In response to a question about being freelance, Kris Halpin just tweeted me a link to this video:
If you’re a musician, or in pretty much any freelance job, you’re likely to have been asked the question in the post title. Perhaps you get asked it a lot. There’s definitely an assumption in certain sectors that doing things in the arts for a living is some kind of soft option, or we do it because we can get ‘a proper job’.
But that’s nonsense, right? We do what we do because we love it, because the things we’re good at, the things we want to spend our days doing, don’t really fit into the pattern of ‘turn up at the office and do the thing described in your job description.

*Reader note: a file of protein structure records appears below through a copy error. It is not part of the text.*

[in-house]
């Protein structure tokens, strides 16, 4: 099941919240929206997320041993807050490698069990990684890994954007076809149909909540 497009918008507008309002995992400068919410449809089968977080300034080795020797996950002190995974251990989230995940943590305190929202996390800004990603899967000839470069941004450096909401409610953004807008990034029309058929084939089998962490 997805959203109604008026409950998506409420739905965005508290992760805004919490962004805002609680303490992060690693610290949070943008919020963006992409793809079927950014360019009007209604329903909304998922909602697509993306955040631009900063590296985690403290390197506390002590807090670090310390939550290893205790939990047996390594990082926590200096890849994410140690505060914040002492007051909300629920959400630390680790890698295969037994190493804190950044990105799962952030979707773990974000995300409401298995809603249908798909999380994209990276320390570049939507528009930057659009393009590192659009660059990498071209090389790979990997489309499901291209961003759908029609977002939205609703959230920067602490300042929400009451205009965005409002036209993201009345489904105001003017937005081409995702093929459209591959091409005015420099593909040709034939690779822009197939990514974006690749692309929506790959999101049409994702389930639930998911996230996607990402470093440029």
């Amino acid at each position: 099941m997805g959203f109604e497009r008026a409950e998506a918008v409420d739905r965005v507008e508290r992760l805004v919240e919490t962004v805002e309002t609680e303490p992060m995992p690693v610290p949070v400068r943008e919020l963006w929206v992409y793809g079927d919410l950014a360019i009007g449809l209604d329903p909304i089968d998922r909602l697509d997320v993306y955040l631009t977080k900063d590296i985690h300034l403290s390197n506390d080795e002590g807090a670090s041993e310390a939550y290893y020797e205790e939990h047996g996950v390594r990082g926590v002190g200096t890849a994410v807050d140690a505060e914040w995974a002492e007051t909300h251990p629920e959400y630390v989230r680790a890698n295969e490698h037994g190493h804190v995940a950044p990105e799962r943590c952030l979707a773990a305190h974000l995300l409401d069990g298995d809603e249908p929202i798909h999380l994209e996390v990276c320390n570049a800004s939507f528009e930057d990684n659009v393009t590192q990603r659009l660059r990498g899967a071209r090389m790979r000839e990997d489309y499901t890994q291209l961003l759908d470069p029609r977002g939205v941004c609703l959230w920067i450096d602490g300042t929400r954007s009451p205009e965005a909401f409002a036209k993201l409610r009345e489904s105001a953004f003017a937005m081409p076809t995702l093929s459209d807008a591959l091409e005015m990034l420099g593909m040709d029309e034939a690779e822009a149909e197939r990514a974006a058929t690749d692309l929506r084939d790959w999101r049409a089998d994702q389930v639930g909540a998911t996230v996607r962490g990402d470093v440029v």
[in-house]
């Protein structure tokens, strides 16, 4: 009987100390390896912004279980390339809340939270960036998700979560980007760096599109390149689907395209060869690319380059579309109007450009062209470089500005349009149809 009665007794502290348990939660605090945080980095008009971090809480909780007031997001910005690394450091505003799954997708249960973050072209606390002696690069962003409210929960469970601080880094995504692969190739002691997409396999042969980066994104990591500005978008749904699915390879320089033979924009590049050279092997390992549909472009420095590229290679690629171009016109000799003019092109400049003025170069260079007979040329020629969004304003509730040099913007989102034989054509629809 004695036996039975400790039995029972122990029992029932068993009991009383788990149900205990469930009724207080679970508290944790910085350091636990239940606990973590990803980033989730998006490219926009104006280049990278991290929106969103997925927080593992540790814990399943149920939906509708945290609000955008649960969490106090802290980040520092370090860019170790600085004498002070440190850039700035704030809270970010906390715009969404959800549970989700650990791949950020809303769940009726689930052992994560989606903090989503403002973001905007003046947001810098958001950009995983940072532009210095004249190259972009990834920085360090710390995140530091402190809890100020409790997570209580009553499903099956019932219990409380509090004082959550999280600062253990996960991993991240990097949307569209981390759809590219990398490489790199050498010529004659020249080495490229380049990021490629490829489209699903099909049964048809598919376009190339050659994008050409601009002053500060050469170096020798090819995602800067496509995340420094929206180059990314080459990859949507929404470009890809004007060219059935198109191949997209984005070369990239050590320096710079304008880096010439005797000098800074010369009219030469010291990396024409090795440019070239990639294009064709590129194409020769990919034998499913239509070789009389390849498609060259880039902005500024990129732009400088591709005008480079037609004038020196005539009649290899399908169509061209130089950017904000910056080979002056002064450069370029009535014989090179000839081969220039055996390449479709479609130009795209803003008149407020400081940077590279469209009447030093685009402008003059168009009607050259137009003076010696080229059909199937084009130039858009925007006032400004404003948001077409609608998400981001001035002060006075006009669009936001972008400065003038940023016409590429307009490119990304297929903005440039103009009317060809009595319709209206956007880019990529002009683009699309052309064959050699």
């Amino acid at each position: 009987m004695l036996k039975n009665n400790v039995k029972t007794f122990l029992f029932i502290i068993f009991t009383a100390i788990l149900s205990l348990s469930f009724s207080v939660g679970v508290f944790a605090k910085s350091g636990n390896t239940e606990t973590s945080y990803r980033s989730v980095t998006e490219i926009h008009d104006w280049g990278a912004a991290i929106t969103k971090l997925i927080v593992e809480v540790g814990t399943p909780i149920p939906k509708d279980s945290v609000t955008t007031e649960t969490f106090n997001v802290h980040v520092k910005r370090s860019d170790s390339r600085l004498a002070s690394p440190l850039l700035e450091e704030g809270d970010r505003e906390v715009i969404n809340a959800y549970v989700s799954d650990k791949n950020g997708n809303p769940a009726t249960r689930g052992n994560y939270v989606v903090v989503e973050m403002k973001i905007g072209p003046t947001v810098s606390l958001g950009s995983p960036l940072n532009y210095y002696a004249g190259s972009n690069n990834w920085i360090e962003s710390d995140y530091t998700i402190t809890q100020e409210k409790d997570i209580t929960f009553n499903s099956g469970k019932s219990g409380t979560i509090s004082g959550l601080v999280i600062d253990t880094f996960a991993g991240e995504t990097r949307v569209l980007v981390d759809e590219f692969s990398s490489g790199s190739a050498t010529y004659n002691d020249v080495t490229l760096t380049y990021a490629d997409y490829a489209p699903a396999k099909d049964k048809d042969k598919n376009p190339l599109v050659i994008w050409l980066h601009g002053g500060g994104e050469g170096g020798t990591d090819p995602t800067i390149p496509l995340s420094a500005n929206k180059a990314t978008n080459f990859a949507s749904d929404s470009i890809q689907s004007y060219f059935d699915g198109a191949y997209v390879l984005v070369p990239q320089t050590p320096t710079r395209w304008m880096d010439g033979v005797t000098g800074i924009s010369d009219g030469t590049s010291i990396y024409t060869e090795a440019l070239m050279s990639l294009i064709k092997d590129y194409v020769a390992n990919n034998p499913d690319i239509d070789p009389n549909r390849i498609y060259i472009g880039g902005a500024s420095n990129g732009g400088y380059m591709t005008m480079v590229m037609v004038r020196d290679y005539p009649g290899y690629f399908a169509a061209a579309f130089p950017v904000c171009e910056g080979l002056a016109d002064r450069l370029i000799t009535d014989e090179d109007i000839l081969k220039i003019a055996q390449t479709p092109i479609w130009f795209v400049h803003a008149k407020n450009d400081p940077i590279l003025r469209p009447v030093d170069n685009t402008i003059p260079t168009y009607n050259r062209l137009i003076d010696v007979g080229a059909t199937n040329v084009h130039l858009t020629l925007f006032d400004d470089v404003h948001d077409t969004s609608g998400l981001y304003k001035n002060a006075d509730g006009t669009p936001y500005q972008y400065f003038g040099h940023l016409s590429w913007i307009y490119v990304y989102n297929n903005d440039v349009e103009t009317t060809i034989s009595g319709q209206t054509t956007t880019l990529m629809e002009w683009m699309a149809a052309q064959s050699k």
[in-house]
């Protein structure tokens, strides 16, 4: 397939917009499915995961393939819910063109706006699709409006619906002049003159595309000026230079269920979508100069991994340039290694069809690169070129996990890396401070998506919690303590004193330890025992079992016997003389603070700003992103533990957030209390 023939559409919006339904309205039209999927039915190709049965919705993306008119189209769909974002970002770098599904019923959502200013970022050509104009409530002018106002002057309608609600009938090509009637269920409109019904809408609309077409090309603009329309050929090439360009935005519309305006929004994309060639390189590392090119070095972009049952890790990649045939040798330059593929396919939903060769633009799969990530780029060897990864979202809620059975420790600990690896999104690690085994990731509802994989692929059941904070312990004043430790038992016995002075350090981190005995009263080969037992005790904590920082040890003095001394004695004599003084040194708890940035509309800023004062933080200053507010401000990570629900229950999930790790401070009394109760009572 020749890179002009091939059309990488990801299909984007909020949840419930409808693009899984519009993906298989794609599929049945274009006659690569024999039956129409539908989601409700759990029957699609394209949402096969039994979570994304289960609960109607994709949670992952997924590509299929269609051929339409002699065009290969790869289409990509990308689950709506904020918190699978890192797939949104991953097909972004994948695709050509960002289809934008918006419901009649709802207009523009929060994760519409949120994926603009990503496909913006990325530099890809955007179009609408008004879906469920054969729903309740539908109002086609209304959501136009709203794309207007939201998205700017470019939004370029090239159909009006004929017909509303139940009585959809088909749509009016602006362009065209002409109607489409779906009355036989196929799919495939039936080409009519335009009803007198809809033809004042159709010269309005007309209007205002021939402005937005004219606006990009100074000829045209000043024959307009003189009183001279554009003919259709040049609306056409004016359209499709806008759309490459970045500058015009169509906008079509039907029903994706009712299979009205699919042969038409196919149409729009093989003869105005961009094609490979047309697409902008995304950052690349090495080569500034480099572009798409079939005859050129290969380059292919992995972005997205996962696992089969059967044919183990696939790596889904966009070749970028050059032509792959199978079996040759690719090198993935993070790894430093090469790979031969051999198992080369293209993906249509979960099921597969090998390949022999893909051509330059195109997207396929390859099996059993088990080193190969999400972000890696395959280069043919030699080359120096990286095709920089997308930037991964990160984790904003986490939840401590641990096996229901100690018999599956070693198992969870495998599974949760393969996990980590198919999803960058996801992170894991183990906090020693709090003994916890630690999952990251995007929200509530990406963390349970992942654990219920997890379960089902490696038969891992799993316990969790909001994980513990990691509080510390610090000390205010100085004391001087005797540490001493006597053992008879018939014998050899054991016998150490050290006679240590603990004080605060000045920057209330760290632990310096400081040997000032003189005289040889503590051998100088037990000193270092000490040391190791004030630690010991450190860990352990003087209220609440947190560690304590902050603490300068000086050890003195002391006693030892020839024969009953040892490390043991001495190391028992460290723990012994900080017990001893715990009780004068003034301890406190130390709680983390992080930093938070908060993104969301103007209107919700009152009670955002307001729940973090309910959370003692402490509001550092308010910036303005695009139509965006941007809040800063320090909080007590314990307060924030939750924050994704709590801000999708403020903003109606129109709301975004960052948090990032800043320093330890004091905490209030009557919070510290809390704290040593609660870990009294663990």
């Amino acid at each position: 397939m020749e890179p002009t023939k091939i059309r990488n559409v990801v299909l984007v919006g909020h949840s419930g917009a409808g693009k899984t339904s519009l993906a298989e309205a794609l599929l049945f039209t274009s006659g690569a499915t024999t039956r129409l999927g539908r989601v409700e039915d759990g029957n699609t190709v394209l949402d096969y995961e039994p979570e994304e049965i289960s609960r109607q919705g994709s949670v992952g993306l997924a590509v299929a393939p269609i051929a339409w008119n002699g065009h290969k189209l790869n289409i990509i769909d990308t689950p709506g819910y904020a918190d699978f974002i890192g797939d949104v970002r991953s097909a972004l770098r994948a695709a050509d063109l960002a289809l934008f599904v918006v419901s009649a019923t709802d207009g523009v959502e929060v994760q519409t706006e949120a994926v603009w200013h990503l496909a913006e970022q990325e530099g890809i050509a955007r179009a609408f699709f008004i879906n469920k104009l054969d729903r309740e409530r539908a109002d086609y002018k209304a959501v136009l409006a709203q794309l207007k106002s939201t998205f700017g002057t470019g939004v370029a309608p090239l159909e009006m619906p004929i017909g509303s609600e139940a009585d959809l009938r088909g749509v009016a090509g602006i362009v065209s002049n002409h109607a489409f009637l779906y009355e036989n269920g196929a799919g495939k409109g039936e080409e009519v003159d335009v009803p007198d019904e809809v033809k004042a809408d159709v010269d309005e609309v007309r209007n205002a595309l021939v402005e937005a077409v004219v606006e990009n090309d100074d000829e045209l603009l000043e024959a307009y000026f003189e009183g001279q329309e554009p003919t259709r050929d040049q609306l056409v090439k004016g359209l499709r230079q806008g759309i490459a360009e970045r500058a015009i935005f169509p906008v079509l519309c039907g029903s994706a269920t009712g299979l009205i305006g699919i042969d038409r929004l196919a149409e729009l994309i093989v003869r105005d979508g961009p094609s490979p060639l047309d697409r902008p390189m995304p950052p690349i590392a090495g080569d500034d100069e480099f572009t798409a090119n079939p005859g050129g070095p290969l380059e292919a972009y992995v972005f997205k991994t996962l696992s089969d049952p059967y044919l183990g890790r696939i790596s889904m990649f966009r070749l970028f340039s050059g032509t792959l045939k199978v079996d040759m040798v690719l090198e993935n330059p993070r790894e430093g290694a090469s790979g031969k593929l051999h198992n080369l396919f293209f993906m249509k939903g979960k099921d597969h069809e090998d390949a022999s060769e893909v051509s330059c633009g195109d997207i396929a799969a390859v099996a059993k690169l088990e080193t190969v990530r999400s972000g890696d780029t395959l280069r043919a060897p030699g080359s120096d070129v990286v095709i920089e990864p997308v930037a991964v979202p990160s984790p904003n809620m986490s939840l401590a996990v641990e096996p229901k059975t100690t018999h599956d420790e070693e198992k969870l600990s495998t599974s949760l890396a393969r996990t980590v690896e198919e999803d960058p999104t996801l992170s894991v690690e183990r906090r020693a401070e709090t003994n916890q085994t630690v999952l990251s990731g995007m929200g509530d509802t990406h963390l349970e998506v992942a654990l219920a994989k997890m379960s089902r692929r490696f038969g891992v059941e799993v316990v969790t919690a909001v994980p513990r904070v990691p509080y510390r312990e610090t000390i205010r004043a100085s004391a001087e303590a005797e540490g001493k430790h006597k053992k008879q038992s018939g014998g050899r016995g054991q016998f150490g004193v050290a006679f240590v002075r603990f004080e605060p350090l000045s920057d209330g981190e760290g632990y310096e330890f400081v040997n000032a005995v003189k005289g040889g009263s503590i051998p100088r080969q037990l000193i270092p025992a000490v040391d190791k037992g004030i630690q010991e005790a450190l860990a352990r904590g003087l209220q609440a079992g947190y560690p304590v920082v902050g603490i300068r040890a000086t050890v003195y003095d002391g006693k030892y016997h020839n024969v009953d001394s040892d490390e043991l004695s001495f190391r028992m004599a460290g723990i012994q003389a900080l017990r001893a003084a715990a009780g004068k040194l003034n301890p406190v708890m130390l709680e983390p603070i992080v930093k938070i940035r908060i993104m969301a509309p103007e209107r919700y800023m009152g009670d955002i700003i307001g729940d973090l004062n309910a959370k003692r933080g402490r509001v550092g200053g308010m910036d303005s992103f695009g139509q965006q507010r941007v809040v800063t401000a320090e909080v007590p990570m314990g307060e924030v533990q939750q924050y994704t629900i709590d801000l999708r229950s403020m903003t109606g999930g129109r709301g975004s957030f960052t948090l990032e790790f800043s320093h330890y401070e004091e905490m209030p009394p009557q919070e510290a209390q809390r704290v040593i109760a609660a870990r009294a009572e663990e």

Often, we love it too much, and can end up being really inefficient at the business side of running a freelance business. After all, that’s just the annoying stuff we have to do to get on with the creative goodness… That’s how I end up living a lot of the time…
Today is National Freelancers Day – started by PCG, a professional association for freelancers – it’s one day a year to highlight the contribution we freelancers make to the UK, and to talk about the highs and lows. So comments are open for your experiences on freelancing:
- have you always ‘done what you love’?
- Did you end up freelancing after a conventional career crashed?
- Has it got harder in the recession/under the coalition?
- What would you change?
- What support do you wish you had?